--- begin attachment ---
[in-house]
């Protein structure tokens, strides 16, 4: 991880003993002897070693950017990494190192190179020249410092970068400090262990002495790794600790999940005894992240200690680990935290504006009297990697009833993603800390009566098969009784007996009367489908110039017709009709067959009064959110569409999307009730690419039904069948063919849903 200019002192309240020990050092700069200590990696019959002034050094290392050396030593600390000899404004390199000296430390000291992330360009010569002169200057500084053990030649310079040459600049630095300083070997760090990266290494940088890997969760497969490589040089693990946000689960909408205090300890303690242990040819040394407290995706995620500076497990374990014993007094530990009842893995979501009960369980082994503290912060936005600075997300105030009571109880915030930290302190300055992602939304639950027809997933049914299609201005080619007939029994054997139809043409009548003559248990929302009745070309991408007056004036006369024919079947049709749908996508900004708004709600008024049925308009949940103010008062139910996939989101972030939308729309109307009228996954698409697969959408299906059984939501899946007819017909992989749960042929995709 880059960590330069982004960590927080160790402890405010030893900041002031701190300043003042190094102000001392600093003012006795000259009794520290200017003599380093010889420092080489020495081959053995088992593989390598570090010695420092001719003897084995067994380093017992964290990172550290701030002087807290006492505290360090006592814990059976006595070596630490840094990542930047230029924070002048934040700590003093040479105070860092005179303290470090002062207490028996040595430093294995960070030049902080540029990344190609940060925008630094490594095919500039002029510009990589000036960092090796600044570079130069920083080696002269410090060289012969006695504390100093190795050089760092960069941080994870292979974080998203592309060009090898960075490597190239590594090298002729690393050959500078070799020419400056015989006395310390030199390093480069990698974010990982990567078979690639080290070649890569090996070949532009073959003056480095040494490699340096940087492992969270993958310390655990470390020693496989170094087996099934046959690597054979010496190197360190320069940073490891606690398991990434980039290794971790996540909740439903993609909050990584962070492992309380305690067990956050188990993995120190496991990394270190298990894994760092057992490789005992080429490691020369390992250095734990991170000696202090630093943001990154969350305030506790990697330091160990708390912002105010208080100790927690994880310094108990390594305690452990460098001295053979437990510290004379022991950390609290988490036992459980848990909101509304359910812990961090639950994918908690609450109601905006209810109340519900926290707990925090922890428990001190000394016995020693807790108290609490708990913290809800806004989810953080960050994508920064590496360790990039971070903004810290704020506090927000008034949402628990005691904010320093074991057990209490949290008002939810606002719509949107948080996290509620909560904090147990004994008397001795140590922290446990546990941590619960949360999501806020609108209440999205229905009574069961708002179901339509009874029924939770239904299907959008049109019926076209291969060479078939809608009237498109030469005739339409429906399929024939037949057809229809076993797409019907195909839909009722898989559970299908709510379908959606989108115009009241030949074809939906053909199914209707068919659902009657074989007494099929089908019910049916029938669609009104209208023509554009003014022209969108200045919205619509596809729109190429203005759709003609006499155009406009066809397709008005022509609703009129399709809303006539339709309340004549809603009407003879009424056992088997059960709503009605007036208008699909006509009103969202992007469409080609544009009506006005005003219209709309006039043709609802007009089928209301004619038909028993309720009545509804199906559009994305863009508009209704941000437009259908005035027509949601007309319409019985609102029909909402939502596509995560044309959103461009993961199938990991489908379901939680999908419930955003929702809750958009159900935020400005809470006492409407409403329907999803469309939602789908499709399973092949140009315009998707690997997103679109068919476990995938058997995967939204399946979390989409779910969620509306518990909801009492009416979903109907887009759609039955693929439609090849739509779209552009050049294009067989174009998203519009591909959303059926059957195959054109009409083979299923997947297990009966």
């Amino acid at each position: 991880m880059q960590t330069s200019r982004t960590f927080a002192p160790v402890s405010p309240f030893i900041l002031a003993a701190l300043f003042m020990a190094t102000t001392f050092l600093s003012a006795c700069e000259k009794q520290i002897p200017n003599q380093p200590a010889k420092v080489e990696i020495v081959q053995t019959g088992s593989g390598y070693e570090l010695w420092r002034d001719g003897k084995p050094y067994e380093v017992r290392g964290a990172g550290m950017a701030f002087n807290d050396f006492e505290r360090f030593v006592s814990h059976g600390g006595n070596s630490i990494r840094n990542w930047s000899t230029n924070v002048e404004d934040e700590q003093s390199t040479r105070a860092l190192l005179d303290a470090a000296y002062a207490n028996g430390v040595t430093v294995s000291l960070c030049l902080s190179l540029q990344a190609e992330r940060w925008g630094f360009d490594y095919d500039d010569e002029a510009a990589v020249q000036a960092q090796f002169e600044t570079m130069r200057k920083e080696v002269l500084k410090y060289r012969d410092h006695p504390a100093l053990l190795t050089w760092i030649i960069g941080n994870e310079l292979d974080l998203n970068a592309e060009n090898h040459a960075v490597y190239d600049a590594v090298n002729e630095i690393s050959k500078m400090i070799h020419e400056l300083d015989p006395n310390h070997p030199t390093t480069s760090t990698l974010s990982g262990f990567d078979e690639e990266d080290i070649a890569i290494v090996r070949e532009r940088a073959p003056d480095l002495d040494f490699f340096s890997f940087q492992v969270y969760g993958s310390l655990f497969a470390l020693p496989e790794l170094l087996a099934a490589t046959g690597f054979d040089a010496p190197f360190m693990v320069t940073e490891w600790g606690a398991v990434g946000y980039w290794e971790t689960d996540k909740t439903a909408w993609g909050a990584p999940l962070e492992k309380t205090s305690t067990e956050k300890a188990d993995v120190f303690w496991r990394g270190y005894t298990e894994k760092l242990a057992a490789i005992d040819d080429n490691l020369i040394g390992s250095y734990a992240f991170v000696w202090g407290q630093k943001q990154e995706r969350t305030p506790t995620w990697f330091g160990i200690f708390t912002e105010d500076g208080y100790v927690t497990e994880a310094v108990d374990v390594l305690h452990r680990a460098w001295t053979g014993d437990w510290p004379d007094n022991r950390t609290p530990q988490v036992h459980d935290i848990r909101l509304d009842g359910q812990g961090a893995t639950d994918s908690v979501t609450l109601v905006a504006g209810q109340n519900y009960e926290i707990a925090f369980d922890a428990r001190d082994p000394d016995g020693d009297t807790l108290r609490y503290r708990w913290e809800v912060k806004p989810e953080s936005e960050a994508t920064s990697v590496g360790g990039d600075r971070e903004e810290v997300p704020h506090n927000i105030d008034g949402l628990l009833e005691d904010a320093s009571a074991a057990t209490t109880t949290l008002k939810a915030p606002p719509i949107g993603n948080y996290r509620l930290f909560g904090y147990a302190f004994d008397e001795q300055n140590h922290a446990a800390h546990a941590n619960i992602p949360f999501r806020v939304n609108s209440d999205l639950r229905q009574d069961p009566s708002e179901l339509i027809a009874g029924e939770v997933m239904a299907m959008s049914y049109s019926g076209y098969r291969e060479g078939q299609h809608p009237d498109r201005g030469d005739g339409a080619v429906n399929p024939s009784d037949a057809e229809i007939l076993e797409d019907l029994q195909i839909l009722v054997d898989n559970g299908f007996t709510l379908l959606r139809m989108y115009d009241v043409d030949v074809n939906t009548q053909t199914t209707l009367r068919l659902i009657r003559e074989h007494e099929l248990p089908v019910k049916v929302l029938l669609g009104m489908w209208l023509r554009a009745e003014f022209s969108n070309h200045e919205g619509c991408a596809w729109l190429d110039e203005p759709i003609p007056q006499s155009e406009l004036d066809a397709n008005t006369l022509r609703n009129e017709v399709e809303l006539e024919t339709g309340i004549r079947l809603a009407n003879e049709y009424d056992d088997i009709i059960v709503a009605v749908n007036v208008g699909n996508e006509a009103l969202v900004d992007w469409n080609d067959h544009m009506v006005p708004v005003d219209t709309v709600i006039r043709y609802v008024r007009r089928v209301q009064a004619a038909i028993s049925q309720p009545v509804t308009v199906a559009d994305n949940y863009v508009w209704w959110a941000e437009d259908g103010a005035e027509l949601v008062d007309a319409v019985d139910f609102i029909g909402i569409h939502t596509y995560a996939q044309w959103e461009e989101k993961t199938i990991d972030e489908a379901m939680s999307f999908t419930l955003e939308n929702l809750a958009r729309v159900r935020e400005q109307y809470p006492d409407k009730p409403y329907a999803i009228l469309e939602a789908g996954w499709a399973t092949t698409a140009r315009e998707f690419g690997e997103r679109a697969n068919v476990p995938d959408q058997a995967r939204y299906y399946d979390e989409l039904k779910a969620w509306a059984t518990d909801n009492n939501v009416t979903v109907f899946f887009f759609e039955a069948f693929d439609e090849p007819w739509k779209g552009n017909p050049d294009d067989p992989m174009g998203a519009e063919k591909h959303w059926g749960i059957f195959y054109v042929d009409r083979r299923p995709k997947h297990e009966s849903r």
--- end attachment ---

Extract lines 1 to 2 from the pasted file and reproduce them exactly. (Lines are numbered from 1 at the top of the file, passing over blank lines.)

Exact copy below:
[in-house]
């Protein structure tokens, strides 16, 4: 991880003993002897070693950017990494190192190179020249410092970068400090262990002495790794600790999940005894992240200690680990935290504006009297990697009833993603800390009566098969009784007996009367489908110039017709009709067959009064959110569409999307009730690419039904069948063919849903 200019002192309240020990050092700069200590990696019959002034050094290392050396030593600390000899404004390199000296430390000291992330360009010569002169200057500084053990030649310079040459600049630095300083070997760090990266290494940088890997969760497969490589040089693990946000689960909408205090300890303690242990040819040394407290995706995620500076497990374990014993007094530990009842893995979501009960369980082994503290912060936005600075997300105030009571109880915030930290302190300055992602939304639950027809997933049914299609201005080619007939029994054997139809043409009548003559248990929302009745070309991408007056004036006369024919079947049709749908996508900004708004709600008024049925308009949940103010008062139910996939989101972030939308729309109307009228996954698409697969959408299906059984939501899946007819017909992989749960042929995709 880059960590330069982004960590927080160790402890405010030893900041002031701190300043003042190094102000001392600093003012006795000259009794520290200017003599380093010889420092080489020495081959053995088992593989390598570090010695420092001719003897084995067994380093017992964290990172550290701030002087807290006492505290360090006592814990059976006595070596630490840094990542930047230029924070002048934040700590003093040479105070860092005179303290470090002062207490028996040595430093294995960070030049902080540029990344190609940060925008630094490594095919500039002029510009990589000036960092090796600044570079130069920083080696002269410090060289012969006695504390100093190795050089760092960069941080994870292979974080998203592309060009090898960075490597190239590594090298002729690393050959500078070799020419400056015989006395310390030199390093480069990698974010990982990567078979690639080290070649890569090996070949532009073959003056480095040494490699340096940087492992969270993958310390655990470390020693496989170094087996099934046959690597054979010496190197360190320069940073490891606690398991990434980039290794971790996540909740439903993609909050990584962070492992309380305690067990956050188990993995120190496991990394270190298990894994760092057992490789005992080429490691020369390992250095734990991170000696202090630093943001990154969350305030506790990697330091160990708390912002105010208080100790927690994880310094108990390594305690452990460098001295053979437990510290004379022991950390609290988490036992459980848990909101509304359910812990961090639950994918908690609450109601905006209810109340519900926290707990925090922890428990001190000394016995020693807790108290609490708990913290809800806004989810953080960050994508920064590496360790990039971070903004810290704020506090927000008034949402628990005691904010320093074991057990209490949290008002939810606002719509949107948080996290509620909560904090147990004994008397001795140590922290446990546990941590619960949360999501806020609108209440999205229905009574069961708002179901339509009874029924939770239904299907959008049109019926076209291969060479078939809608009237498109030469005739339409429906399929024939037949057809229809076993797409019907195909839909009722898989559970299908709510379908959606989108115009009241030949074809939906053909199914209707068919659902009657074989007494099929089908019910049916029938669609009104209208023509554009003014022209969108200045919205619509596809729109190429203005759709003609006499155009406009066809397709008005022509609703009129399709809303006539339709309340004549809603009407003879009424056992088997059960709503009605007036208008699909006509009103969202992007469409080609544009009506006005005003219209709309006039043709609802007009089928209301004619038909028993309720009545509804199906559009994305863009508009209704941000437009259908005035027509949601007309319409019985609102029909909402939502596509995560044309959103461009993961199938990991489908379901939680999908419930955003929702809750958009159900935020400005809470006492409407409403329907999803469309939602789908499709399973092949140009315009998707690997997103679109068919476990995938058997995967939204399946979390989409779910969620509306518990909801009492009416979903109907887009759609039955693929439609090849739509779209552009050049294009067989174009998203519009591909959303059926059957195959054109009409083979299923997947297990009966």